"Losing weight is easy, I've done it thousands of times..."
Ever feel like that?!
Mathematically it is easy. Consume more energy than you burn, and you'll put
weight on. Consume less energy than you burn, and you'll lose weight. So the biggest weapon after
motivation is information - knowing how many calories we're
eating, and how many we should be eating. When you monitor the calorie content of what you eat, you will naturally
re-educate your eating habits towards lower calorie foods.
Here's my calorie tracker spreadsheet. I created it because I was frustrated with how little control I had on the
various web-sites which do the same thing. It's really simple to use if you're used to Excel, and contains no macros
so it's perfectly safe and can be run in the high security level. If you have any ideas you'd like me to include (or you
need some help) just let me know! You can contact me at
There's also a calorie-sugar-tracker.zip (120kB), by popular demand! You can use this to track sugar intake as well as calories - however, the foods in the spreadsheet don't have any sugar values yet.
Frequently Asked Questions
> What do the different coloured cells mean?
Purple is an automatically calculated cell; you should never have to type in here.
Yellow is a choice cell; you can either type in here, or select from the drop-down.
White is a normal cell; you just type in here.
> How do I get started with new dates?
On the Summary sheet, I'd recommend overwriting the existing dates (starting with 10-Dec-2007,
etc). You only need to overwrite a few manually - you can then highlight the cells you've
entered, use your mouse to grab the bottom-right of the highlighting rectangle, and then
drag the rectangle down. Excel will automatically fill in the dates for you.
On the Diary sheet, feel free to delete all of the existing rows, or leave them in for a while
as an example.
> How do I add new kinds of food?
Go to the 'Food' sheet, and insert a new row. If it's a basic kind of food which isn't
made of other ingredients (e.g. a banana), you could put Food='Banana', Unit='each',
Basic calories='100'. If it's a recipe made of other ingredients (e.g. a banana sandwich),
you could put Food='Banana sandwich', Unit='2 slices'. Then leave Basic calories blank,
and use the Ingredient columns to say you make it with Ingredient='Banana', Amount='1' (each),
and Ingredient='Bread', Amount='2' (slices).
> I can't use one of my foods on the Diary sheet!
The Food column in the diary sheet is restricted to being a value on the FOOD sheet - if the food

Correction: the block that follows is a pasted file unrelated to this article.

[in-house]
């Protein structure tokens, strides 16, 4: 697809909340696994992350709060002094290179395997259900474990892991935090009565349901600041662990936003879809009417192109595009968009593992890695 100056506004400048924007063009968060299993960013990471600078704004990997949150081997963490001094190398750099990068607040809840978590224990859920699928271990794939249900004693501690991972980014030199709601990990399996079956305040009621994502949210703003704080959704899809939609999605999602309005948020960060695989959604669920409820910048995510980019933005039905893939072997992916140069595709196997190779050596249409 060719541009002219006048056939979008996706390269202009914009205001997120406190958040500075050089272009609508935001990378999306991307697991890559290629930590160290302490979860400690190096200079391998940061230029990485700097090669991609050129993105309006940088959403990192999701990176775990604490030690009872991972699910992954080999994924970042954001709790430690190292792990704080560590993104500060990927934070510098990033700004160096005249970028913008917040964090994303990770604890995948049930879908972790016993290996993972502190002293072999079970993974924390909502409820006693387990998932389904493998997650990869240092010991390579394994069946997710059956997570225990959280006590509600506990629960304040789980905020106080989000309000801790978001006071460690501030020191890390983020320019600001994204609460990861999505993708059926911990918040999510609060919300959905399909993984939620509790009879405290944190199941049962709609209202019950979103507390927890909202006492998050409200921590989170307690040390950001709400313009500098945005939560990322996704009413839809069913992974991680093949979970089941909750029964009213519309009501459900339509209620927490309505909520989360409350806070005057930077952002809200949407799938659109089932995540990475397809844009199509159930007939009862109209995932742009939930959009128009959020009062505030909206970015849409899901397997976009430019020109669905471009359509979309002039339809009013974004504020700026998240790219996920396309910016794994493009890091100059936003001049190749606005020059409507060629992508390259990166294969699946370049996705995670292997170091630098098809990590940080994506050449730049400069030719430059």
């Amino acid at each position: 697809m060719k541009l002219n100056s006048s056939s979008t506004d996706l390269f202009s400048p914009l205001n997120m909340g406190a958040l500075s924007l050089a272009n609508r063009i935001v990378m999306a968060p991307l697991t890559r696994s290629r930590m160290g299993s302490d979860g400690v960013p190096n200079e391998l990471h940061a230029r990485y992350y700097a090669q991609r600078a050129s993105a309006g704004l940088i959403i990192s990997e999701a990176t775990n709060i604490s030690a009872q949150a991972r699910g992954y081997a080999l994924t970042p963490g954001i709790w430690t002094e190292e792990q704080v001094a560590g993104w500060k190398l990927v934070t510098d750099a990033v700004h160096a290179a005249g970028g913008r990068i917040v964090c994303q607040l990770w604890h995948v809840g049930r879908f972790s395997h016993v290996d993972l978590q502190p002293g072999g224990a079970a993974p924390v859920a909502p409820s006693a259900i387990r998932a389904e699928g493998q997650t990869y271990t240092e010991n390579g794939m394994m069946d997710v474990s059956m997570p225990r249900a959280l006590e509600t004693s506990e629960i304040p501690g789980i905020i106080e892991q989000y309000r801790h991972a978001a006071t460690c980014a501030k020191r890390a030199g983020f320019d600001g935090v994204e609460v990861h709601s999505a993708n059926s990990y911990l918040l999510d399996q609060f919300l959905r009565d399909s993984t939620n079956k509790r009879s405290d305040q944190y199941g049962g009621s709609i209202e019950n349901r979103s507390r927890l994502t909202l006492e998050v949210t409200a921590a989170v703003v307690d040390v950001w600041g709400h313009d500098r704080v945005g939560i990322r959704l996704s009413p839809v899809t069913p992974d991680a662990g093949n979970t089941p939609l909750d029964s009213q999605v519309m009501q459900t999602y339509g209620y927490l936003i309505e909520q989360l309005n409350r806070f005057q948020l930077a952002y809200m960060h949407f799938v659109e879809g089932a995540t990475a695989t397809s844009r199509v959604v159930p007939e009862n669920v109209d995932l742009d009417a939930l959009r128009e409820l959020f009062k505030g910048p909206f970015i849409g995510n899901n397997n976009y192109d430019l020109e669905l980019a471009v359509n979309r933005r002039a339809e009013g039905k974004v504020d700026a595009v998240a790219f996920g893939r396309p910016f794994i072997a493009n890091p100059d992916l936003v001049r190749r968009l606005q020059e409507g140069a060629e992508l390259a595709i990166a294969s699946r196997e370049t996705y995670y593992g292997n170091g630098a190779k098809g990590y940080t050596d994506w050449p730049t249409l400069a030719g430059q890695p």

isn't recognised, you'll get a message like
"The value you entered is not valid. A user has restricted values that can be entered into this cell".
If you're sure the Food is right, it probably means the FOOD name doesn't cover enough cells.
Go to Formulas | Name Manager | FOOD and change it from =Food!$A$2:$A$380 to something bigger, e.g. =Food!$A$2:$A$400
Note that when adding new foods, it's best to insert rather than append to the end of the list, as then this problem doesn't arise.
> How do I get the graphs to show the right dates?
First, go to the 'Conversions' sheet - there's a place to enter a day, month and year,
and it will give you the value you need for the axis.
(Axis values are confusing, because
they show dates as the number of days since 1900.)
On a graph sheet, right-click the x-axis and choose 'Format Axis...'.
Then enter the value for the maximum and minimum.
> Where do I enter my target calories/weight/target weight?
On the Summary sheet.
> How can I account for calories burned in exercise?
The easiest way to do this is to add exercise onto the Food and Diary sheets with negative calories.
> Wow, I love it! How can I ever repay you?
Seriously, if you find the spreadsheet useful, please consider sending me a copy of your 'Food' sheet. Increasing the database of food would then make it even more useful for other people!
I'm forever having to convert between different units. Here are the converters I find myself always needing - they work in both directions (i.e. right-to-left, as well as left-to-right).
The recommended daily calorie intake varies depending on how old and active you are. As a rough guide, for the average adult this is about 2000 per day (women) and 2500 per day (men). If you're trying to lose weight, you could start by reducing your calorific intake by 500 calories per day - see NHS Choices.